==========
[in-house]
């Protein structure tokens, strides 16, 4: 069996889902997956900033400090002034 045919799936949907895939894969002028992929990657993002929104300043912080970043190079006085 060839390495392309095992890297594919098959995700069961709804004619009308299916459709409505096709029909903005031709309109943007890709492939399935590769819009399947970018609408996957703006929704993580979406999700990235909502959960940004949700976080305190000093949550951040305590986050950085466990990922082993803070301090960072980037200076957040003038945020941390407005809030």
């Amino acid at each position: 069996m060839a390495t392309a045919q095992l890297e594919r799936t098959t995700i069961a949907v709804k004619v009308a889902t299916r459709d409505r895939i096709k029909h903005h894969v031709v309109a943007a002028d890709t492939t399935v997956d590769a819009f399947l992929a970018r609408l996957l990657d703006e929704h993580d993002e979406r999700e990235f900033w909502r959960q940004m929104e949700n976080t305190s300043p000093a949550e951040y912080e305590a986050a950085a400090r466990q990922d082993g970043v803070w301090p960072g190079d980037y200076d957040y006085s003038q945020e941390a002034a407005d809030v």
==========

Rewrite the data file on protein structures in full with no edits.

[in-house]
């Protein structure tokens, strides 16, 4: 069996889902997956900033400090002034 045919799936949907895939894969002028992929990657993002929104300043912080970043190079006085 060839390495392309095992890297594919098959995700069961709804004619009308299916459709409505096709029909903005031709309109943007890709492939399935590769819009399947970018609408996957703006929704993580979406999700990235909502959960940004949700976080305190000093949550951040305590986050950085466990990922082993803070301090960072980037200076957040003038945020941390407005809030």
């Amino acid at each position: 069996m060839a390495t392309a045919q095992l890297e594919r799936t098959t995700i069961a949907v709804k004619v009308a889902t299916r459709d409505r895939i096709k029909h903005h894969v031709v309109a943007a002028d890709t492939t399935v997956d590769a819009f399947l992929a970018r609408l996957l990657d703006e929704h993580d993002e979406r999700e990235f900033w909502r959960q940004m929104e949700n976080t305190s300043p000093a949550e951040y912080e305590a986050a950085a400090r466990q990922d082993g970043v803070w301090p960072g190079d980037y200076d957040y006085s003038q945020e941390a002034a407005d809030v």